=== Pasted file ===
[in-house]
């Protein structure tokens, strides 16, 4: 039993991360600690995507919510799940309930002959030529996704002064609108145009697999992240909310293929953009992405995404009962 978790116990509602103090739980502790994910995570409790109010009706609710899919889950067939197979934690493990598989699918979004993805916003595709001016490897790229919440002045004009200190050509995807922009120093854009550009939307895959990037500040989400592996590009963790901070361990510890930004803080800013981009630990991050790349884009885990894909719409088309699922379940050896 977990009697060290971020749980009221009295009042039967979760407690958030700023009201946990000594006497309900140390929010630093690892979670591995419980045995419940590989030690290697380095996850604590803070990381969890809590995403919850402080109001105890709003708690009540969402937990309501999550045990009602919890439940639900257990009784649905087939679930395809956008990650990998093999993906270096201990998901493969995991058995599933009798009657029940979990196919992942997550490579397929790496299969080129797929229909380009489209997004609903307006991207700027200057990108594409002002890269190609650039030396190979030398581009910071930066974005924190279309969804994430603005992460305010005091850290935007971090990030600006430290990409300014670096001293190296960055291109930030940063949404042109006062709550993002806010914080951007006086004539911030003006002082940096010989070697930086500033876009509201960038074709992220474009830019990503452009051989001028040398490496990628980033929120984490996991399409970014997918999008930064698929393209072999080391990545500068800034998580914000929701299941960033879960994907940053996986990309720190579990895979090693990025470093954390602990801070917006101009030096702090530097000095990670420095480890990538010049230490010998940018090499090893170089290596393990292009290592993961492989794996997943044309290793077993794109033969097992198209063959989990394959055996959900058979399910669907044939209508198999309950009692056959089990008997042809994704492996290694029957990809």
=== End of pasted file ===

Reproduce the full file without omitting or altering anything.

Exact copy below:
[in-house]
């Protein structure tokens, strides 16, 4: 039993991360600690995507919510799940309930002959030529996704002064609108145009697999992240909310293929953009992405995404009962 978790116990509602103090739980502790994910995570409790109010009706609710899919889950067939197979934690493990598989699918979004993805916003595709001016490897790229919440002045004009200190050509995807922009120093854009550009939307895959990037500040989400592996590009963790901070361990510890930004803080800013981009630990991050790349884009885990894909719409088309699922379940050896 977990009697060290971020749980009221009295009042039967979760407690958030700023009201946990000594006497309900140390929010630093690892979670591995419980045995419940590989030690290697380095996850604590803070990381969890809590995403919850402080109001105890709003708690009540969402937990309501999550045990009602919890439940639900257990009784649905087939679930395809956008990650990998093999993906270096201990998901493969995991058995599933009798009657029940979990196919992942997550490579397929790496299969080129797929229909380009489209997004609903307006991207700027200057990108594409002002890269190609650039030396190979030398581009910071930066974005924190279309969804994430603005992460305010005091850290935007971090990030600006430290990409300014670096001293190296960055291109930030940063949404042109006062709550993002806010914080951007006086004539911030003006002082940096010989070697930086500033876009509201960038074709992220474009830019990503452009051989001028040398490496990628980033929120984490996991399409970014997918999008930064698929393209072999080391990545500068800034998580914000929701299941960033879960994907940053996986990309720190579990895979090693990025470093954390602990801070917006101009030096702090530097000095990670420095480890990538010049230490010998940018090499090893170089290596393990292009290592993961492989794996997943044309290793077993794109033969097992198209063959989990394959055996959900058979399910669907044939209508198999309950009692056959089990008997042809994704492996290694029957990809």